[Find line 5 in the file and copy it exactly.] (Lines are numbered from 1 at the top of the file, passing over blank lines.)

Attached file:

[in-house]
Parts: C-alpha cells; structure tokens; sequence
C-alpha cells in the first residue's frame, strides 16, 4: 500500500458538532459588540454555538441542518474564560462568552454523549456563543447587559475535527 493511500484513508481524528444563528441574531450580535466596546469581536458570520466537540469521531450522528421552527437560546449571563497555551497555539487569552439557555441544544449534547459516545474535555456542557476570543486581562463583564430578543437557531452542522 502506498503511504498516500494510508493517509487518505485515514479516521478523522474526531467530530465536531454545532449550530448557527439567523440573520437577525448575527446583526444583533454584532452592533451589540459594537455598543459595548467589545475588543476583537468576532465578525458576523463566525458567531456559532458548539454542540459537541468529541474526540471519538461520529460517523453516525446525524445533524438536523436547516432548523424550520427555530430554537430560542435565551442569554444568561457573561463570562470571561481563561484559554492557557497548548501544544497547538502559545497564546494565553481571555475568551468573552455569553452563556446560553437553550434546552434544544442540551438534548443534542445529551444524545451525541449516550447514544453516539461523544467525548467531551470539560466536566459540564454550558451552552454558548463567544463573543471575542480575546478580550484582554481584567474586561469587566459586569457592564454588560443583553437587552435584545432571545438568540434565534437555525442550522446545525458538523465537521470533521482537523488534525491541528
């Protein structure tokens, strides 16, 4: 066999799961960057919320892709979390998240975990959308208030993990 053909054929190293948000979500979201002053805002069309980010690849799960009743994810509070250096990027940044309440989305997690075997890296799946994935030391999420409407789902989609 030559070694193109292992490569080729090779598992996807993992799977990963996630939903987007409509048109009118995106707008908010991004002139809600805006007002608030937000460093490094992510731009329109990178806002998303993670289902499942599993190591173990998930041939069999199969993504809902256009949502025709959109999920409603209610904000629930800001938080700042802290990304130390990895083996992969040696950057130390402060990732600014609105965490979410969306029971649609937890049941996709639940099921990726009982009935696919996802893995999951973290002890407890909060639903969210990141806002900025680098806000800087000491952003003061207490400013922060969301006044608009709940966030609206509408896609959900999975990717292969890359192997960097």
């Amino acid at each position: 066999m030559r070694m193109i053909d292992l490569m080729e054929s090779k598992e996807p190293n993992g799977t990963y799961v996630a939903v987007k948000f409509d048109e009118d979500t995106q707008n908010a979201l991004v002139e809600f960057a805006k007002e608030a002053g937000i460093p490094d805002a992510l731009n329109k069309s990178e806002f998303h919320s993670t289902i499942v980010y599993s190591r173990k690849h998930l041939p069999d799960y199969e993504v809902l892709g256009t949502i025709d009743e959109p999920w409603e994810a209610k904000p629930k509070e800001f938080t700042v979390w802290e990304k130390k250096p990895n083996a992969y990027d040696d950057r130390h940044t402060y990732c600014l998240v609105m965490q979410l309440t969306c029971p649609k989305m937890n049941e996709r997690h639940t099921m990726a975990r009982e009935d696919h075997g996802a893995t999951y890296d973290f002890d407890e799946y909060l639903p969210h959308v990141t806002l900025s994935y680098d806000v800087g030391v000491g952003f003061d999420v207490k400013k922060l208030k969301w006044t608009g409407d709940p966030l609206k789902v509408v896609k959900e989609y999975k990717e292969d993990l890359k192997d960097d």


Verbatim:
């Amino acid at each position: 066999m030559r070694m193109i053909d292992l490569m080729e054929s090779k598992e996807p190293n993992g799977t990963y799961v996630a939903v987007k948000f409509d048109e009118d979500t995106q707008n908010a979201l991004v002139e809600f960057a805006k007002e608030a002053g937000i460093p490094d805002a992510l731009n329109k069309s990178e806002f998303h919320s993670t289902i499942v980010y599993s190591r173990k690849h998930l041939p069999d799960y199969e993504v809902l892709g256009t949502i025709d009743e959109p999920w409603e994810a209610k904000p629930k509070e800001f938080t700042v979390w802290e990304k130390k250096p990895n083996a992969y990027d040696d950057r130390h940044t402060y990732c600014l998240v609105m965490q979410l309440t969306c029971p649609k989305m937890n049941e996709r997690h639940t099921m990726a975990r009982e009935d696919h075997g996802a893995t999951y890296d973290f002890d407890e799946y909060l639903p969210h959308v990141t806002l900025s994935y680098d806000v800087g030391v000491g952003f003061d999420v207490k400013k922060l208030k969301w006044t608009g409407d709940p966030l609206k789902v509408v896609k959900e989609y999975k990717e292969d993990l890359k192997d960097d």